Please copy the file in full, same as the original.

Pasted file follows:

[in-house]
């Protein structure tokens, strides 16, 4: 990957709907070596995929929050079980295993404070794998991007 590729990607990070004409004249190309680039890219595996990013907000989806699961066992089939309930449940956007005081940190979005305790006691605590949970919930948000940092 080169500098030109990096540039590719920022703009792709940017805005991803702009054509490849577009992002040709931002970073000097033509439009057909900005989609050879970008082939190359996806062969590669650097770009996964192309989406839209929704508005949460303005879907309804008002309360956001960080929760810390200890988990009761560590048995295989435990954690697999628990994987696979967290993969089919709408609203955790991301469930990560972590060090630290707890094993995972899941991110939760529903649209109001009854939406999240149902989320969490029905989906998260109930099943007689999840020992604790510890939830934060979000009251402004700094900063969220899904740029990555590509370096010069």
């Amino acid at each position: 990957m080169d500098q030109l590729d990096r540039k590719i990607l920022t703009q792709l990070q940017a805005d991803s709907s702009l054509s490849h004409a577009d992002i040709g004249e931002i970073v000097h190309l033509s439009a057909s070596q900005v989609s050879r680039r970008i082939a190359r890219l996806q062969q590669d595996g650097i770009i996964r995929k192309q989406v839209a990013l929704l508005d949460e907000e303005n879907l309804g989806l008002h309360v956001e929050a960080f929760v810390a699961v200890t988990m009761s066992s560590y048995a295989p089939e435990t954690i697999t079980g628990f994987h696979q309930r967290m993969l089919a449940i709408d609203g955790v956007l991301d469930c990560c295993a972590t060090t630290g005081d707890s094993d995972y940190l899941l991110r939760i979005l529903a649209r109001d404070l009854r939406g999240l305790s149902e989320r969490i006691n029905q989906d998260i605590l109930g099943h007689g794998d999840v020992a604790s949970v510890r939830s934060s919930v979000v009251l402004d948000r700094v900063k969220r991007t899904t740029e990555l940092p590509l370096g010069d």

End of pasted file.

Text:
[in-house]
């Protein structure tokens, strides 16, 4: 990957709907070596995929929050079980295993404070794998991007 590729990607990070004409004249190309680039890219595996990013907000989806699961066992089939309930449940956007005081940190979005305790006691605590949970919930948000940092 080169500098030109990096540039590719920022703009792709940017805005991803702009054509490849577009992002040709931002970073000097033509439009057909900005989609050879970008082939190359996806062969590669650097770009996964192309989406839209929704508005949460303005879907309804008002309360956001960080929760810390200890988990009761560590048995295989435990954690697999628990994987696979967290993969089919709408609203955790991301469930990560972590060090630290707890094993995972899941991110939760529903649209109001009854939406999240149902989320969490029905989906998260109930099943007689999840020992604790510890939830934060979000009251402004700094900063969220899904740029990555590509370096010069």
């Amino acid at each position: 990957m080169d500098q030109l590729d990096r540039k590719i990607l920022t703009q792709l990070q940017a805005d991803s709907s702009l054509s490849h004409a577009d992002i040709g004249e931002i970073v000097h190309l033509s439009a057909s070596q900005v989609s050879r680039r970008i082939a190359r890219l996806q062969q590669d595996g650097i770009i996964r995929k192309q989406v839209a990013l929704l508005d949460e907000e303005n879907l309804g989806l008002h309360v956001e929050a960080f929760v810390a699961v200890t988990m009761s066992s560590y048995a295989p089939e435990t954690i697999t079980g628990f994987h696979q309930r967290m993969l089919a449940i709408d609203g955790v956007l991301d469930c990560c295993a972590t060090t630290g005081d707890s094993d995972y940190l899941l991110r939760i979005l529903a649209r109001d404070l009854r939406g999240l305790s149902e989320r969490i006691n029905q989906d998260i605590l109930g099943h007689g794998d999840v020992a604790s949970v510890r939830s934060s919930v979000v009251l402004d948000r700094v900063k969220r991007t899904t740029e990555l940092p590509l370096g010069d």